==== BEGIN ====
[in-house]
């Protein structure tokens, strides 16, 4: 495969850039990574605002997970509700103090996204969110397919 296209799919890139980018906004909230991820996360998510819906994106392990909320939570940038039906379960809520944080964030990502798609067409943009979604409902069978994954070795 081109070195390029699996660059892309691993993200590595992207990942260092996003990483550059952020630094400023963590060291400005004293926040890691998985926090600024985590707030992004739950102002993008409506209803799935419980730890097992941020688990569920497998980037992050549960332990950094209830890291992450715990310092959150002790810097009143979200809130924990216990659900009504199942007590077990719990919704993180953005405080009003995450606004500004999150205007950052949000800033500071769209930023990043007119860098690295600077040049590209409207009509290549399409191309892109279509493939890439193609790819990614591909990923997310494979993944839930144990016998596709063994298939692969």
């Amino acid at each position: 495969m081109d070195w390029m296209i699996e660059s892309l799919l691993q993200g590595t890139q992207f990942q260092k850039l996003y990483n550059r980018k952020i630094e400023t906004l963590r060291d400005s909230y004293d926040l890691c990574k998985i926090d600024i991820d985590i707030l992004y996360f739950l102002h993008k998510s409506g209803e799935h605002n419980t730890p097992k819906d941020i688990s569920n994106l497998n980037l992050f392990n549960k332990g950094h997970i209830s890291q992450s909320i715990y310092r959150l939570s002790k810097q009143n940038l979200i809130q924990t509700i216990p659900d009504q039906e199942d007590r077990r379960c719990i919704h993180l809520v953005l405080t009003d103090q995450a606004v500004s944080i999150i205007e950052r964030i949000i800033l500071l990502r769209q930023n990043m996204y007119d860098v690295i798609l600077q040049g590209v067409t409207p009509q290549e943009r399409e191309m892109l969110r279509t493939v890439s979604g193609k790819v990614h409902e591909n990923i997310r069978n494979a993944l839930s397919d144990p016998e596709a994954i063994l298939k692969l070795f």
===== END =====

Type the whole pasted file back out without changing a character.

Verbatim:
[in-house]
């Protein structure tokens, strides 16, 4: 495969850039990574605002997970509700103090996204969110397919 296209799919890139980018906004909230991820996360998510819906994106392990909320939570940038039906379960809520944080964030990502798609067409943009979604409902069978994954070795 081109070195390029699996660059892309691993993200590595992207990942260092996003990483550059952020630094400023963590060291400005004293926040890691998985926090600024985590707030992004739950102002993008409506209803799935419980730890097992941020688990569920497998980037992050549960332990950094209830890291992450715990310092959150002790810097009143979200809130924990216990659900009504199942007590077990719990919704993180953005405080009003995450606004500004999150205007950052949000800033500071769209930023990043007119860098690295600077040049590209409207009509290549399409191309892109279509493939890439193609790819990614591909990923997310494979993944839930144990016998596709063994298939692969």
């Amino acid at each position: 495969m081109d070195w390029m296209i699996e660059s892309l799919l691993q993200g590595t890139q992207f990942q260092k850039l996003y990483n550059r980018k952020i630094e400023t906004l963590r060291d400005s909230y004293d926040l890691c990574k998985i926090d600024i991820d985590i707030l992004y996360f739950l102002h993008k998510s409506g209803e799935h605002n419980t730890p097992k819906d941020i688990s569920n994106l497998n980037l992050f392990n549960k332990g950094h997970i209830s890291q992450s909320i715990y310092r959150l939570s002790k810097q009143n940038l979200i809130q924990t509700i216990p659900d009504q039906e199942d007590r077990r379960c719990i919704h993180l809520v953005l405080t009003d103090q995450a606004v500004s944080i999150i205007e950052r964030i949000i800033l500071l990502r769209q930023n990043m996204y007119d860098v690295i798609l600077q040049g590209v067409t409207p009509q290549e943009r399409e191309m892109l969110r279509t493939v890439s979604g193609k790819v990614h409902e591909n990923i997310r069978n494979a993944l839930s397919d144990p016998e596709a994954i063994l298939k692969l070795f």